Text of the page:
Similarly, these discharge/charge tests can be done at multiple currents. Figure 3 shows what a typical Li-ion cell’s terminal voltage may be for constant-current discharge tests at multiple currents.
The behavior observed here is that the voltage changes while the battery depletes depending on the direction of the voltage and the current. Additionally, the terminal voltage drops with increasing currents.
With electrical-equivalent modeling, this type of behavior is represented in an electrical circuit using the resistive battery model, pictured in Figure 4. In this model, the open circuit voltage and internal resistance are often characterized as functions of temperature and state of charge. Using this model, the behavior observed in constant-current charge and discharge cycles can be replicated quite accurately.
Dynamic (Thevenin Models)
The resistive models are good representations of a battery’s electrical behavior observed in steady-state conditions; however, if loads on a battery are more dynamic, the resistive model may not follow observed behavior. For instance, when Li-ion batteries are loaded with pulses of current, the voltage response can be very non-linear. Figure 5, below, shows how a typical Li-ion cell reacts to a pulse of discharge current and a pulse of charge current.
With a resistive electrical-equivalent model, the non-linear, exponential-decay portion of the voltage response would not be captured. In order to be able to capture the exponential decay behavior in the voltage response, one or multiple resistor-capacitor (RC) branches can be included in the electrical-equivalent model. See Figure 6 for a circuit diagram of such a battery model, often referred to as a Thevenin battery model.
With this type of model, the step changes in the voltage captured are represented with the internal ohmic resistance (R0) and the exponential decay of the voltage response is captured with the RC branches.
SOC Estimation and Aging
In each of these electrical-equivalent models, there are a few ways to estimate SOC of a cell or battery. The simplest and most common way is a process called “Coulomb Counting” where the model counts the charge (integral of current over time) moving across the battery and very simply adds or subtracts that charge from the initial charge of the battery.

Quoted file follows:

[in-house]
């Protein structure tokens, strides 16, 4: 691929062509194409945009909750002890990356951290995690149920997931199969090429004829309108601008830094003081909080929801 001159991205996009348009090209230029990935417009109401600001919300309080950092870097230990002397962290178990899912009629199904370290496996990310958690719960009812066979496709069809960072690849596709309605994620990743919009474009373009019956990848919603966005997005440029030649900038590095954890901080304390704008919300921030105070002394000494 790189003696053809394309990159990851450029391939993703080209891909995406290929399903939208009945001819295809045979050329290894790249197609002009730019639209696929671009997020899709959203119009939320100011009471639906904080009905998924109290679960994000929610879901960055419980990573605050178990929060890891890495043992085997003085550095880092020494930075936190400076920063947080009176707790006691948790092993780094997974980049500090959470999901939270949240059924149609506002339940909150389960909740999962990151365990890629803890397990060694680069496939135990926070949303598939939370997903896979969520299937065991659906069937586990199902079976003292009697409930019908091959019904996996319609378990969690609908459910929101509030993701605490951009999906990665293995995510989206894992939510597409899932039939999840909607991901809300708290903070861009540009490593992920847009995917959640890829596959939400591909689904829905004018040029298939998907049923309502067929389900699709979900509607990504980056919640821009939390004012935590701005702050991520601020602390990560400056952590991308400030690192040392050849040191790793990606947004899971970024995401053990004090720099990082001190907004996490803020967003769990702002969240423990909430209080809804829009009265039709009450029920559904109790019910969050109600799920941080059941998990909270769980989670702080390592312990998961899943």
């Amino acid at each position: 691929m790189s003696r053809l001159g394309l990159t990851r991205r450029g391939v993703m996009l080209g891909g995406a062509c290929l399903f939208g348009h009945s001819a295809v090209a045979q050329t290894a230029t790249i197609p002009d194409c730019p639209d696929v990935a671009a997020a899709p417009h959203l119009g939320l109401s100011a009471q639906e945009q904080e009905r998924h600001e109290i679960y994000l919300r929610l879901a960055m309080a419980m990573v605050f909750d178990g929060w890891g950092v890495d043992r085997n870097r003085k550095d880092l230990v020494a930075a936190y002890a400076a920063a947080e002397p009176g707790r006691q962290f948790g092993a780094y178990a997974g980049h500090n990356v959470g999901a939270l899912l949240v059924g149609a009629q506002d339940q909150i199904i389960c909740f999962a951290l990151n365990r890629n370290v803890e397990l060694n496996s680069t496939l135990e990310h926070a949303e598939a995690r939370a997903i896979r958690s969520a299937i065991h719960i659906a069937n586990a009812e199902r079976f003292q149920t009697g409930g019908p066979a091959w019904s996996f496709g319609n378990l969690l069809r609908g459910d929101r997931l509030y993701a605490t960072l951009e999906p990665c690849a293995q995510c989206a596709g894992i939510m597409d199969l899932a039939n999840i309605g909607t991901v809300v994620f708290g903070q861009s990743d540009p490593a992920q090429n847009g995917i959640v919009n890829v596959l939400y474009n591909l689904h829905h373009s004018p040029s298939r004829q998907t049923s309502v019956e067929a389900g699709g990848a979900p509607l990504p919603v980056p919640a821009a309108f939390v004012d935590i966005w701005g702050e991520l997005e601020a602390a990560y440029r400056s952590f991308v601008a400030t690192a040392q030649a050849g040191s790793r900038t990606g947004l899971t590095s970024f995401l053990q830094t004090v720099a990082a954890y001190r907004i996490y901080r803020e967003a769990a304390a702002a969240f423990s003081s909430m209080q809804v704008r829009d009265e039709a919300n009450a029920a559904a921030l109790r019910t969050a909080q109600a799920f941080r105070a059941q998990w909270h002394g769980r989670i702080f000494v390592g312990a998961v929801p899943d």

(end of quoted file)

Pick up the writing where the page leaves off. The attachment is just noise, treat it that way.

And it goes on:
With these electrical-equivalent models, heat generation of the battery is calculated by the summation of the power losses across each resistor (I2R losses). Aging phenomena of Li-ion cells are often characterized as capacity fade and resistance growth over time with non-physics based empirical models.
It’s important to note that electrical-equivalent battery modeling is not inherently a physics-based approach. Both the dynamic and non-dynamic approaches are electrical representations of how the terminal voltage of a battery may react to different battery loads. The capacitors and resistors are not meant to represent physical capacitances and resistances but the dynamics of the battery.
The circuit parameters are often characterized at multiple temperatures and states of charge by matching experimental results. This means that electrical-equivalent models are not predictive outside of calibrated temperature or SOC range.
If this predictive capability outside of calibrated temperatures and states of charge, or if insight into cell operation is desired, physics-based electrochemical models are available to model Li-ion batteries. For Li-ion batteries, the widely accepted electrochemical modeling approach is often referred to as the “Newman Pseudo 2D model,” named after John Newman, the creator of this model.
In the Newman Pseudo 2D (P2D) model, illustrated below in Figure 7, the cathode, separator, and anode are discretized in the thickness direction (horizontal direction in Figure 7) using a finite control volume approach. Additionally, in each sub-volume of the cathode and anode, there is a spherical representation of an active particle, each of which are discretized using the finite control volume approach in the radial direction. This combination of horizontal and radial discretization is where the term “Pseudo 2D” comes from. The governing equations for the charge transfer and Li+ diffusion are all solved using this finite control volume approach in the model.